SIBO Relapse Causes and Management - Dominick Hussey

SIBO Relapse Causes and Management

SIBO relapse is a common occurrence. According to research SIBO relapse rate ranges from 44 to 50 percent.

Those high figures are probably due to using doses that are high enough or durations that are long enough.

One study found a SIBO relapse rate of 13 percent at three months post-treatment, 28 percent at six months, and 44 percent at nine months. The significant caveats of that study, though, were that the probability of recurrence was increased with older age, constipation, a history of appendectomy, and chronic PPI use.

That said SiBO relapse is a significant issue.

Read on to learn about the number one reason why SIBO relapse occurs and some strategies to manage and prevent reoccurrence.

SIBO is as much a symptom as it is a cause.

The authors of the above study wrote that without correcting underlying mechanisms that lead to bacterial colonisation of the small bowel, SIBO would recur.

So, this highlights the point that SIBO is as much a symptom as it is a cause.

The key takeaway here is that if SIBO continues to recur, it probably has to do with not correcting an underlying mechanism.

Not dealing with the underlying cause, in my opinion, is the #1 reason why SIBO relapse occurs.

Guidelines for managing a SIBO Relapse

If you have a relapse of your SIBO symptoms, it is essential you get a retest.

If this is your first follow-up test, then you should try a different treatment.  If you did a botanical protocol, you could try a  treatment with Xifaxan. If you took Xifaxan, you could try a herbal protocol.

You could also consider extending the duration of the treatment depending on the test results.

If the test results were relatively low, a shorter duration is fine, but if they were elevated, you might try a more extended period.

If trying a different treatment fails to produce a negative test result, you may consider an elemental diet.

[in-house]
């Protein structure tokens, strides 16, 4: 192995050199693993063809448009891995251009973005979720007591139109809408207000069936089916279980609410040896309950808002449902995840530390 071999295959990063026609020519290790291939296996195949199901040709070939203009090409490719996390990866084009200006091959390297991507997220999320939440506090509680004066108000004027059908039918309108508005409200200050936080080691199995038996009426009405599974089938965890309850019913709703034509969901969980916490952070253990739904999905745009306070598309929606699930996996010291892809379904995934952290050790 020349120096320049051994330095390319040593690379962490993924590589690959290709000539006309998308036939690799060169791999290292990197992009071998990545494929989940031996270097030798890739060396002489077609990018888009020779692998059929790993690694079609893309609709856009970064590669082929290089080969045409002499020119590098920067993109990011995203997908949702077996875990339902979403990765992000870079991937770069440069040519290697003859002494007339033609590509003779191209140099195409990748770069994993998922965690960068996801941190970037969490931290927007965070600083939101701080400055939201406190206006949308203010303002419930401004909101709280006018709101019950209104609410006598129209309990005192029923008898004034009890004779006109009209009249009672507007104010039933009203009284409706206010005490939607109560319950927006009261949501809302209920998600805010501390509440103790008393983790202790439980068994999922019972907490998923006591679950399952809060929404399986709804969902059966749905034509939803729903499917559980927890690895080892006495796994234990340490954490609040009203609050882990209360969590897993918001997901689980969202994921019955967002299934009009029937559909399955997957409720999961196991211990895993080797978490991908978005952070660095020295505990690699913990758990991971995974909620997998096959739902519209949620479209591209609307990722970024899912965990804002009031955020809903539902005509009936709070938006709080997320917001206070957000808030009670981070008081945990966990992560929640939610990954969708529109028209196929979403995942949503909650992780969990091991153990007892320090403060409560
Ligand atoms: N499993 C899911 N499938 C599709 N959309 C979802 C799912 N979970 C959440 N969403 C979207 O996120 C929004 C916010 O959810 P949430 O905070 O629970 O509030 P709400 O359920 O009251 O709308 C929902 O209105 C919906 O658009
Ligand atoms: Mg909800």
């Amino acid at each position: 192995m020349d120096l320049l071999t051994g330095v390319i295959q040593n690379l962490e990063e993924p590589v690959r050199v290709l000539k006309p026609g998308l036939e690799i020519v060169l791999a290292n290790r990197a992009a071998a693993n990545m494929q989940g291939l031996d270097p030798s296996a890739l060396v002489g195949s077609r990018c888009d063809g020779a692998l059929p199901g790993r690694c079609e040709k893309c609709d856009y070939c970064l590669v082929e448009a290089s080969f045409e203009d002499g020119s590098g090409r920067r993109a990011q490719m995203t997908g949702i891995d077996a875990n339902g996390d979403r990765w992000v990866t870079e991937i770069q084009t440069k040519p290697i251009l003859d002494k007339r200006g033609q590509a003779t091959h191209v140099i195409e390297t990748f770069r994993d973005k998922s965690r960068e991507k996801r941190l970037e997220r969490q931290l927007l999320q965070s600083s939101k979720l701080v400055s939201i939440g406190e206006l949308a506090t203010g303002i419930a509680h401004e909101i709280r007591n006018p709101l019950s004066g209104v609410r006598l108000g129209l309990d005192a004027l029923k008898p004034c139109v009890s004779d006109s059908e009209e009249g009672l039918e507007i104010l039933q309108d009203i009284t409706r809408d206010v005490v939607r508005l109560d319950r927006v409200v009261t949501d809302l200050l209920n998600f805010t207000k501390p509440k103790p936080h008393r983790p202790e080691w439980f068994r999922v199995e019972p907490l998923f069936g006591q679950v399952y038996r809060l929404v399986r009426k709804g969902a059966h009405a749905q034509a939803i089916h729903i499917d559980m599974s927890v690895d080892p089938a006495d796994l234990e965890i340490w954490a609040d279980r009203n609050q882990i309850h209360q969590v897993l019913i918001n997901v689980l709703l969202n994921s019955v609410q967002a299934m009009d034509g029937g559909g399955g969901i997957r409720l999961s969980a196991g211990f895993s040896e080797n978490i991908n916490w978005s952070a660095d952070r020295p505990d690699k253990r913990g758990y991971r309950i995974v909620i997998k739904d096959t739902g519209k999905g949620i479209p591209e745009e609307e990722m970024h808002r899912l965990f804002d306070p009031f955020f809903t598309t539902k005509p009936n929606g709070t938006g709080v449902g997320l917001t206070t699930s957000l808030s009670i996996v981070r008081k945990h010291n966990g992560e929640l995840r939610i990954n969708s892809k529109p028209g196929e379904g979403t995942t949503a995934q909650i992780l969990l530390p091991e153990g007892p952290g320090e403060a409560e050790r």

If your test results repeatedly test positive, you need to start considering the potential underlying mechanism that may be causing the SIBO.

Possible causes of SIBO include gut dysbiosis, parasites, infections, heavy metal toxicity, mould, biotoxins, or other chronic infections like Lyme Disease as well as HPA axis dysregulation (aka Adrenal Fatigue) and past emotional trauma.

If you have ruled out all of the above or if the mechanism cannot be addressed, for example, you have a disease or a mechanical problem that impairs gut motility, and you may need periodic retreatment with botanical or Xifaxan protocols.

Additional steps to reduce the likelihood of recurrence


The first is using a prokinetic, which is an agent that increases gut motility. One theory on why SIBO recurrence is common is that SIBO involves the dysfunction of the migrating motor complex or MMC.

The MMC has a cleansing function in the intestine. A dysfunctional MMC can lead to bacterial overgrowth. Prokinetics stimulate the MMC which would counteract this tendency.

There are three types of prokinetics, herbal, nutritional and Medications.

Iberogast is a herbal prokinetic which has a been shown in research to be clinically valid. It has also been used in Europe for many years.

MotilPro is a nutritional type prokinetic. Motil Pro contains 5-HTP which is a major neurotransmitter in the gut that affects motility.

Drug type prokinetics include a low dose of Naltrexone or a low dose of Erythromycin.

The recommended duration you should take prokinetics is between 3-6 months.


Limiting fermentable carbohydrates is not good during the treatment with antimicrobials, however, it may be a useful measure to prevent recurrence of SIBO.

Possible diet options here would be a low FODMAP diet, or a low fermentation potential diet, which is a diet introduced by Dr Norm Robillard.

One downside to using these diets is that studies show that long-term low FODMAP diets can lead to reduced diversity in gut flora in the colon.

A kind of middle ground approach might be better by doing a low-FODMAP diet and using a soluble fibre like partially hydrolysed guar gum to continue to feed the beneficial gut bacteria.


This article is not intended to provide medical advice, diagnosis or treatment.

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